Headmaster supportive of school search
Published 12:00 am Friday, May 4, 2007
The Selma Times-Journal
The headmaster of one of the schools involved in a drug and weapons intervention program earlier this week said the program is a good one and that his school would be participating in the future.
Dr. Michael Gaylor, who has been headmaster at Meadowview Christian School for three years, said he was first contacted by the district attorney’s office about participating in the program, the first such for his school.
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“They came to me that morning and told me they had planned to do this at the public schools and they decided they needed to offer it at the private schools,” Gaylor said.
“We all want our schools to be safer and after he explained how it was going to be run, with an amnesty box, I agreed to do it.”
The amnesty box was put in place for students to anonymously drop contraband items in, no questions asked, prior to the search.
When officers arrived, Gaylor said students were surprised to see them, but that the search went as he thought it would.
“Having people coming in here caused a little excitement, but I didn’t see any concern on anybody’s part,” he said. “I explained to the faculty and students that we were doing it to make everyone safer, that we weren’t doing it to hurt anyone. It made me feel good to know we didn’t have any drugs or weapons found here.”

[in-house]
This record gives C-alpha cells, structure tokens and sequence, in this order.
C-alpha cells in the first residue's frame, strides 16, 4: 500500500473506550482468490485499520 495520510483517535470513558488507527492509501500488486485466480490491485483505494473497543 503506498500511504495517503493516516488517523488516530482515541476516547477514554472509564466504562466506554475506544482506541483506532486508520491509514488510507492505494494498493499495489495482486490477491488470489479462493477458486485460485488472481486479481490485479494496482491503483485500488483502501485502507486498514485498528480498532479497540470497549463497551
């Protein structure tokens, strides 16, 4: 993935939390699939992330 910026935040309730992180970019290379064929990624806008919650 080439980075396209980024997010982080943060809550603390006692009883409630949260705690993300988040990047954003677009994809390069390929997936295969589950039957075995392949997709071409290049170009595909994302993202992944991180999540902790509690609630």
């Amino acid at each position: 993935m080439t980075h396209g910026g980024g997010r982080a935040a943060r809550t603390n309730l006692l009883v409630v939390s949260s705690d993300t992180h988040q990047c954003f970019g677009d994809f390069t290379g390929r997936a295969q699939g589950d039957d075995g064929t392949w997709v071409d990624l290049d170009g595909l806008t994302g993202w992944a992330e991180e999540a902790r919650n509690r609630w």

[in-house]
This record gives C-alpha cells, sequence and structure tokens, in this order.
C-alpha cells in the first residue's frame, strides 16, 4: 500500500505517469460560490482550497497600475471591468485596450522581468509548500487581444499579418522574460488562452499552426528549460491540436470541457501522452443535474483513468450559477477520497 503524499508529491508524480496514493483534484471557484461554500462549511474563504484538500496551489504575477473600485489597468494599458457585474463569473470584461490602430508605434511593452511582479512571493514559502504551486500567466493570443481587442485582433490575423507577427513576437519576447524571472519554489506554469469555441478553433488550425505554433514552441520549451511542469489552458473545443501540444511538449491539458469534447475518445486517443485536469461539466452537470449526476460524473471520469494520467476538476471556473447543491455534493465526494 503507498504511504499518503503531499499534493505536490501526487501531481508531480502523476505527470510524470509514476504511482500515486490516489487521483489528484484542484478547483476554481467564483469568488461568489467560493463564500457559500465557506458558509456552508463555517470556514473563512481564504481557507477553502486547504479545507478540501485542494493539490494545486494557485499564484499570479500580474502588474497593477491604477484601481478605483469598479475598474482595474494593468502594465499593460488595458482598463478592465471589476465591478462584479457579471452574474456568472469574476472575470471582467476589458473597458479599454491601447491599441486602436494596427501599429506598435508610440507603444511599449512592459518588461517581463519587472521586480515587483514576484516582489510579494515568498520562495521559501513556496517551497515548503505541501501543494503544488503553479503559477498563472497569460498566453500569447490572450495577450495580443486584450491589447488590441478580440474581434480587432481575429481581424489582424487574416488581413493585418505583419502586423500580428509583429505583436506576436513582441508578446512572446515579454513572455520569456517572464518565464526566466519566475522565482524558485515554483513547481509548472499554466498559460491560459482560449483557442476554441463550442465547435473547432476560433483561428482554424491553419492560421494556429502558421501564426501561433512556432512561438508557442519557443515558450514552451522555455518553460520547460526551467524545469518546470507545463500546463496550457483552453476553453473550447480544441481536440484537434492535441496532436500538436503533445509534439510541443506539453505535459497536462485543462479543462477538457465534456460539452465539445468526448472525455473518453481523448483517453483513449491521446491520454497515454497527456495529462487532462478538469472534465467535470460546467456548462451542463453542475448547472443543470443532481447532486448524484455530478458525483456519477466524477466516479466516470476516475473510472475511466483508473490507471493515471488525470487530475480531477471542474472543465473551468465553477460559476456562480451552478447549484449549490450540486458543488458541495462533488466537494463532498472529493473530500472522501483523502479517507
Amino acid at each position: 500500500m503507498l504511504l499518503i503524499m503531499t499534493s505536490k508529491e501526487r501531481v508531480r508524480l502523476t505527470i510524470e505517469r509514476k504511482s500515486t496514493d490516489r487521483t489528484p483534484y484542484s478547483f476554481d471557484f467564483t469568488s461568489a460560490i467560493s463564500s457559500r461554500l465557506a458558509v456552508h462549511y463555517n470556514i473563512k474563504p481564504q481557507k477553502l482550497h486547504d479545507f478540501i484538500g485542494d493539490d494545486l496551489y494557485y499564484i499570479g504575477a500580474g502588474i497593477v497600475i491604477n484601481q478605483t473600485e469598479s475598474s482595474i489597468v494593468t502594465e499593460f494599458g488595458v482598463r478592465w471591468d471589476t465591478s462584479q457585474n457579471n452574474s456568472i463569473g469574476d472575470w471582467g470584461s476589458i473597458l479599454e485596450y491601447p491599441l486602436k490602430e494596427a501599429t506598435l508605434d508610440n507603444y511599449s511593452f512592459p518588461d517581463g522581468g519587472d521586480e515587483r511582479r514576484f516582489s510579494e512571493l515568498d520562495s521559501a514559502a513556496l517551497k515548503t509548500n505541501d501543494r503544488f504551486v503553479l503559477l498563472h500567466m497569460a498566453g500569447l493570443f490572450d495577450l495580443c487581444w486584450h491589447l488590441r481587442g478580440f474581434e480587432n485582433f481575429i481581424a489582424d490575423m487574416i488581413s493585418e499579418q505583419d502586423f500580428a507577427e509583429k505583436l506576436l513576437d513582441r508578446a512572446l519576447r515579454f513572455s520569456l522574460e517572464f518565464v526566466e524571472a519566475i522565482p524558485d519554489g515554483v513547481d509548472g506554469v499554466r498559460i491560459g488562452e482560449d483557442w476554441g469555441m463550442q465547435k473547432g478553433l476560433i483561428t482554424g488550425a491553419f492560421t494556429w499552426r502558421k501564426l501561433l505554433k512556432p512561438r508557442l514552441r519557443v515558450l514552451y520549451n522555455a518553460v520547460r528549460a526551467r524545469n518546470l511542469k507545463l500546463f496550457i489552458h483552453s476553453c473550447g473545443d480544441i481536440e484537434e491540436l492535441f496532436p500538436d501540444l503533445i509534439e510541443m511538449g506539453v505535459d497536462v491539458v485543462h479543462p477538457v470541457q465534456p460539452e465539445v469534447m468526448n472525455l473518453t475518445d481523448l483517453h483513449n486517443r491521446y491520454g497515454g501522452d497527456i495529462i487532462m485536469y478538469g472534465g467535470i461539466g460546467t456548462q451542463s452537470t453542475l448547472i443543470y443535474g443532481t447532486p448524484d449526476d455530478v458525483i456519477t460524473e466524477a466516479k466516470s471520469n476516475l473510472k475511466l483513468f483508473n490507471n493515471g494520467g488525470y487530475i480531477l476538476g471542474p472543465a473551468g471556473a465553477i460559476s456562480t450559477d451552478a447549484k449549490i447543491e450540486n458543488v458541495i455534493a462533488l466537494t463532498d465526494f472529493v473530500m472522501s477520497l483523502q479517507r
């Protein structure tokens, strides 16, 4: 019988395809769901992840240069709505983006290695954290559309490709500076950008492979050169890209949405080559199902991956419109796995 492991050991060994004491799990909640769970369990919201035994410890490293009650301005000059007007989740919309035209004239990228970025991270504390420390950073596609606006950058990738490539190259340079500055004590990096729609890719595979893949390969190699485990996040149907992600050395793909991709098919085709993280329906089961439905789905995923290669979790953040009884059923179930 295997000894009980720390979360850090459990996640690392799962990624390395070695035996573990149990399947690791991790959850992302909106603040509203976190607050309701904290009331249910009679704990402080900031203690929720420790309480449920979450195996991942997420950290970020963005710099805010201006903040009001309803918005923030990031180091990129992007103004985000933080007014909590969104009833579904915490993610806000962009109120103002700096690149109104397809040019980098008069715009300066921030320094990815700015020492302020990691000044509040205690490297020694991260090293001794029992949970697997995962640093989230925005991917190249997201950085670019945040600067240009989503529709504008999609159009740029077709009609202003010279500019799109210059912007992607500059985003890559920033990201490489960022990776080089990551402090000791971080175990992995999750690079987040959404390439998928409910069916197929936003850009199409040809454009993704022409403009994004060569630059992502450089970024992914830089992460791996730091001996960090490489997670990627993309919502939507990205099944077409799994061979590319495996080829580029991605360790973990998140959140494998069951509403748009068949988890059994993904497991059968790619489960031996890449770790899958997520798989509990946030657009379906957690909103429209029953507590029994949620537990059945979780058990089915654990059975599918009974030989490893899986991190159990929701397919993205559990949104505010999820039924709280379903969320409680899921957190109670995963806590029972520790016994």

Miriam Anderson, who teaches science at Meadowview, agrees.
“I knew before they got there they weren’t going to find anything.”
Anderson said the school’s admission requirements state that students adhere to a drug and alcohol policy, including random drug testing.
It also allows for student’s lockers or vehicles to be searched.
“As we are a private school, (law enforcement) needs our permission to come on campus and do that, but it’s good that our children know that they have the ability to do that with our permission, she said.”
Gaylor said he supports his school participating in the interdiction program in the future.
“As long as I’m here, I’m enthusiastically supportive of it,” he said.
“There are too many drugs and too much violence in society and we all have a responsibility to reduce it and try to eliminate it.”
Meadowview Christian School is a pre-kindergarten through 12th grade school in Selma with an enrollment of nearly 300 students.